- Cancer Information
- Advanced cancer
- Understanding grief
- How to help someone who is grieving
- Helping children in your family
Helping children in your family
Children and teenagers have a different way of expressing their grief. Do not underestimate the impact of a bereavement, even if a child is very young or does not seem sad. They may express their grief through play, in outbursts of anger, or by becoming clingy or very withdrawn. Some children will complain more of stomach upsets and headaches or have trouble sleeping.
Children often worry that something they said or did caused the death, so let them know that the death is no-one’s fault and that there is nothing anyone could have done to prevent it.
Learn more about:
- What children need
- How children might understand death and experience grief
- More resources on children and grief
After the death of a parent, children need to be reassured that they will be looked after – explain to them who will be involved in their care. Young children in particular will often have lots of questions about “who will do what now” and “how will things work” that will emerge as time goes on.
Like adults, children and young people need:
- space to grieve – you do not have to fix their sorrow
- acknowledgement of their loss, ongoing support, and the opportunity to understand and express their feelings (as much as they want to)
- to be told the truth and to be included
- for the adults around them to show them that it’s okay to cry and express their sadness, and that it’s also fine to be angry as long as they don’t hurt themselves or others
- help to put words to their feelings of loss, but don’t be surprised if they don’t want to talk when you do, and don’t push if they prefer not to talk
- to keep up school, activities and regular routines
- encouragement to cherish their memories, talk about the person
- to know that they were and are loved.
The ways children understand death and experience grief change with their age and development. They might seem to be deeply distressed one moment and playing happily the next. This does not mean that their grief is superficial – they often work through their feelings in bits and pieces, facing them in bearable doses.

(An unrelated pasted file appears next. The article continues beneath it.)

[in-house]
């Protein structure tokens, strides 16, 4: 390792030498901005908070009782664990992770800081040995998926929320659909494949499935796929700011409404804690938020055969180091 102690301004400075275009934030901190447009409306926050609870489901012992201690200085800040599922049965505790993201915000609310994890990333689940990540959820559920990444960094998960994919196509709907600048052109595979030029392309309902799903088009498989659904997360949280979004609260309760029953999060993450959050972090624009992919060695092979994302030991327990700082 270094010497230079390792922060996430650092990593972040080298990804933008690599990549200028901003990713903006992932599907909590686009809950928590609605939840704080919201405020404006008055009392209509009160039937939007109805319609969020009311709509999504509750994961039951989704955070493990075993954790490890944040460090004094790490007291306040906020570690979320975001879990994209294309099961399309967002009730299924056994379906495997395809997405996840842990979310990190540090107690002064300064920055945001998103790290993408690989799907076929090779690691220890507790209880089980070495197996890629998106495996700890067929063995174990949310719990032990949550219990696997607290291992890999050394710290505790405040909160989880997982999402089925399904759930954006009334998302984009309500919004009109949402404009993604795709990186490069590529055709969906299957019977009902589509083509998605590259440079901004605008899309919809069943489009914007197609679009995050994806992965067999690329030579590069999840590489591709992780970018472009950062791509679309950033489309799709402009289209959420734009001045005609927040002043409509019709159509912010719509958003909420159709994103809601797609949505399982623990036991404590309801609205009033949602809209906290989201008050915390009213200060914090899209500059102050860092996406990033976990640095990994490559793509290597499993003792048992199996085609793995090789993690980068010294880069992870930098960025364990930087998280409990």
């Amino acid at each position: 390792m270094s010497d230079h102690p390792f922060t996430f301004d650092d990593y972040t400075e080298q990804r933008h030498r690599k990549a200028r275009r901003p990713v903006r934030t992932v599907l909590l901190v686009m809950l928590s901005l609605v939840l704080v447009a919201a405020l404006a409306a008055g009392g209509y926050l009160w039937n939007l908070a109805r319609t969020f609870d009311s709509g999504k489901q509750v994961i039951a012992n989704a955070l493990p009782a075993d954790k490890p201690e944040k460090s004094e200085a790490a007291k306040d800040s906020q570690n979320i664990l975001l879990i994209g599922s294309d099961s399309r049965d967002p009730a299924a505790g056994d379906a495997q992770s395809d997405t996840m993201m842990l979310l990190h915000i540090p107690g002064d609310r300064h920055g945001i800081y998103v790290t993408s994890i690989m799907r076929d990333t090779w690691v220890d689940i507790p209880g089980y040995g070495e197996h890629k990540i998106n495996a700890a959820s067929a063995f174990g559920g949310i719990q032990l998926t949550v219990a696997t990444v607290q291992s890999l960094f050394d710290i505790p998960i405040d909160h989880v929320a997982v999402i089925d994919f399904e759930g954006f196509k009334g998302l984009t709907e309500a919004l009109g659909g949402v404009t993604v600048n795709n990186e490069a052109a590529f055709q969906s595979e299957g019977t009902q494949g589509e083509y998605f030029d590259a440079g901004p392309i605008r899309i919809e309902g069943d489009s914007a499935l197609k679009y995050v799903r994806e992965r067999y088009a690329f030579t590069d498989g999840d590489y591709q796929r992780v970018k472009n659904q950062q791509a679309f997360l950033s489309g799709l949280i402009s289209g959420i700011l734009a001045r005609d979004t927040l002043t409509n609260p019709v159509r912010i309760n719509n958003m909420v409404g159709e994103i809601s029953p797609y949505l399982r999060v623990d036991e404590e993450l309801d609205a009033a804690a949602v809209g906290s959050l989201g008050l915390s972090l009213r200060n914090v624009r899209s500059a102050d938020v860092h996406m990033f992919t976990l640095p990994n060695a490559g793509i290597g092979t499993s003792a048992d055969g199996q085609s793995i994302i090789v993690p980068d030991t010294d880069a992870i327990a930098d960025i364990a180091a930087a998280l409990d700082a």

Allow children to talk about their thoughts and feelings as much as they want to. Teenagers may find it hard to talk to you or show how they feel. Provide a safe environment without judgement and give them tools that suit their way of grieving, such as drawing or kicking a ball to help manage emotions.
It’s especially hard to be there for your children when you are grieving. Sometimes people feel they just don’t have any emotional energy left for their children. It is not uncommon for children and teenagers to start to express their grief more strongly just as the adults supporting them feel like they are starting to cope with their own grief.
At this time, it is important to allow others to help you provide support. Reach out to extended family, friends, the school community and grief counsellors to make sure your children are well supported.
Talking to kids about cancer explains how children of different ages understand cancer, illness and death, and answers some of the common questions kids ask. Cancer in the school community has information for school staff when a student, a student’s family member or a staff member has died from cancer.
Kate Jurgens, Bereavement Coordinator, Southern Adelaide Palliative Services, SA; Gabrielle Asprey, Cancer Support Consultant, Cancer Council NSW; A/Prof Lauren Breen, Psychologist, Curtin University, WA; Rev David Dawes, Manager, Spiritual Care Department, Peter MacCallum Cancer Centre, VIC; Rob Ferguson, Consumer; Karen Hall, 13 11 20 Consultant, Cancer Council SA; Joanna Mangan, Psychologist, Cancer Council Queensland; Kate Reed, Nurse Practitioner National Clinical Advisor, Palliative Care Australia; Maxine Rosenfield, Counsellor and Educator, NSW.
View the Cancer Council NSW editorial policy.
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